If you’re on this blog, it’s safe to assume you’ve looked for ways to improve your Brazilian Jiu Jitsu skills. Yoga is a great way to both boost your abilities and recover from difficult workouts.
The yoga generally practiced in the United States resembles most closely the physical aspects of Hatha yoga. This is the form of yoga concerned with body positions, called asanas, and the transitions between them. The transitions, and occasionally the positions themselves, are synchronized with breathing patterns. Like BJJ, yoga requires a lot of attention to detail, and proper technique is tantamount. If you decide to take up yoga, here are some ways you might expect it to improve your BJJ abilities:
Both yoga and BJJ require flexibility. While training in BJJ, you may have found that there are certain techniques you are unable to do, because you are simply not flexible enough. Unfortunately, it’s difficult to improve your flexibility simply by practicing BJJ. Yoga, on the other hand, is a great way to become more flexible, opening up lots of possibilities for new positions and submissions.
One reason yoga has become so popular is its ability to improve strength, especially core strength. The held positions, coupled with the deliberate transitions between them, strengthens your core, improves muscular endurance, and develops a stronger connection between your mind and your body. And yet, yoga doesn’t significantly increase your muscle mass–a real plus for students of BJJ, who want to remain light and agile.
The deliberate pace of yoga emphasizes mental control over your breath and your body. This increased awareness can have a positive impact on your whole life, including your BJJ abilities. Controlling your breathing is one of the most important aspects of BJJ, and yoga will directly impact your ability to breathe when you roll.
BJJ can put a lot of stress on your body. A lot of BJJ positions require a contracted posture, in which your back is rounded and your hip flexors and psoas muscles are tightened. This is especially true for defensive positions. Your body tends to respond to these unusual positions by changing itself to adapt to them. This leads to poor posture and skeleto-muscular imbalances, which in turn lead to back pain and other health issues. Ironically, these adaptations will also hamper your BJJ ability.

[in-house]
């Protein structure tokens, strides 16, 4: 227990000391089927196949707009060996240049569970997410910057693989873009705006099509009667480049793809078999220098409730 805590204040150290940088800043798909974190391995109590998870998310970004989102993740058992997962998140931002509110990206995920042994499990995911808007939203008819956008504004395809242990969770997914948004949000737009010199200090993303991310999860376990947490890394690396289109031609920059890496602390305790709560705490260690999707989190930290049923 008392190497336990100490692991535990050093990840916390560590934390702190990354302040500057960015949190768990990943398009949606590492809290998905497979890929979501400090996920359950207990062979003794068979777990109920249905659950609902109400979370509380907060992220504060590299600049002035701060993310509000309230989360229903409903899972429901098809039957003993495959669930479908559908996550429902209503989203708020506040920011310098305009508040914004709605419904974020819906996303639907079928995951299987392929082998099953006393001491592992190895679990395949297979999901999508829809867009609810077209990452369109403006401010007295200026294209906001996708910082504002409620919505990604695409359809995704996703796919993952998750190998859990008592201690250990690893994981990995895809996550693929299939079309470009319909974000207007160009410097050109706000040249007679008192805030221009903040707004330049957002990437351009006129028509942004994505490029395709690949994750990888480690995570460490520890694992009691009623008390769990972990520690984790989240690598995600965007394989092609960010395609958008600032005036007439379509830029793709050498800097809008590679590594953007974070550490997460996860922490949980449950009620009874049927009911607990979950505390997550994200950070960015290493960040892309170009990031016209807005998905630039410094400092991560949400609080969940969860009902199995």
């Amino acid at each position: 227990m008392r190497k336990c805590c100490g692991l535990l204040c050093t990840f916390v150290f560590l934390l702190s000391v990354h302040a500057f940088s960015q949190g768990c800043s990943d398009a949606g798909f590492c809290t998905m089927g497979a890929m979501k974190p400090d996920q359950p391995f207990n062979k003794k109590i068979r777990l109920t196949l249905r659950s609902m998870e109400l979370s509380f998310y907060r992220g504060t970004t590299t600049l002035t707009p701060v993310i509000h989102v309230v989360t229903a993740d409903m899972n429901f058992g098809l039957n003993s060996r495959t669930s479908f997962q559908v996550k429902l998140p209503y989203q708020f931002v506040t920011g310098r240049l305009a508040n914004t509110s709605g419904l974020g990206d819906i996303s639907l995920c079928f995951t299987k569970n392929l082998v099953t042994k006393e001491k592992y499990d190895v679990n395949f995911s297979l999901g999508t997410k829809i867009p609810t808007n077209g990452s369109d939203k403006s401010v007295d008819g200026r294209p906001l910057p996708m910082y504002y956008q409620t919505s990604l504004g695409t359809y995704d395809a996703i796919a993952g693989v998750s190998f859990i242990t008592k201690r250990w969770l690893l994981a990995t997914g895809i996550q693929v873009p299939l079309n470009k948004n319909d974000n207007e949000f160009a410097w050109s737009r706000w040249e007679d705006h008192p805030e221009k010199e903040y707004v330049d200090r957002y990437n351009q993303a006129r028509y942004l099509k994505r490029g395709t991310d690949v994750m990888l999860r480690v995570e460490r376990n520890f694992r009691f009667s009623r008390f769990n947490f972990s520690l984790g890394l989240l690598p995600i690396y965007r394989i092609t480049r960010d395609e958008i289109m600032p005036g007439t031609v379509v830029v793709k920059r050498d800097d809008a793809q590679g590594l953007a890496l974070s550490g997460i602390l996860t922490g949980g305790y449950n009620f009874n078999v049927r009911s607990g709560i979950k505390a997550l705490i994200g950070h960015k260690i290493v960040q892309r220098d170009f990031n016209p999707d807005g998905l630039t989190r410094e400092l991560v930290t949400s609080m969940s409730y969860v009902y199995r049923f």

We’ve talked about how yoga is good for BJJ because of the ways that the two are similar, but in this case, yoga is great because it is different. While BJJ encourages a tense, tight posture, yoga encourages a long, relaxed one. Yoga opens and lengthens your body, preventing any issues that your BJJ posture might otherwise cause.
When should you do yoga?
If you’ve never done yoga, the idea of taking it up might seem daunting. Even with all its benefits, you’re already training at one type of physical activity–do you really need another one? But you can start simply. Use a few yoga poses to warm up before practice, or to recover afterwards. A few times a week, spend thirty minutes or so before bed doing a short, easy yoga routine. Adopt any yoga routine, even an unambitious one, and you’ll soon start seeing the rewards.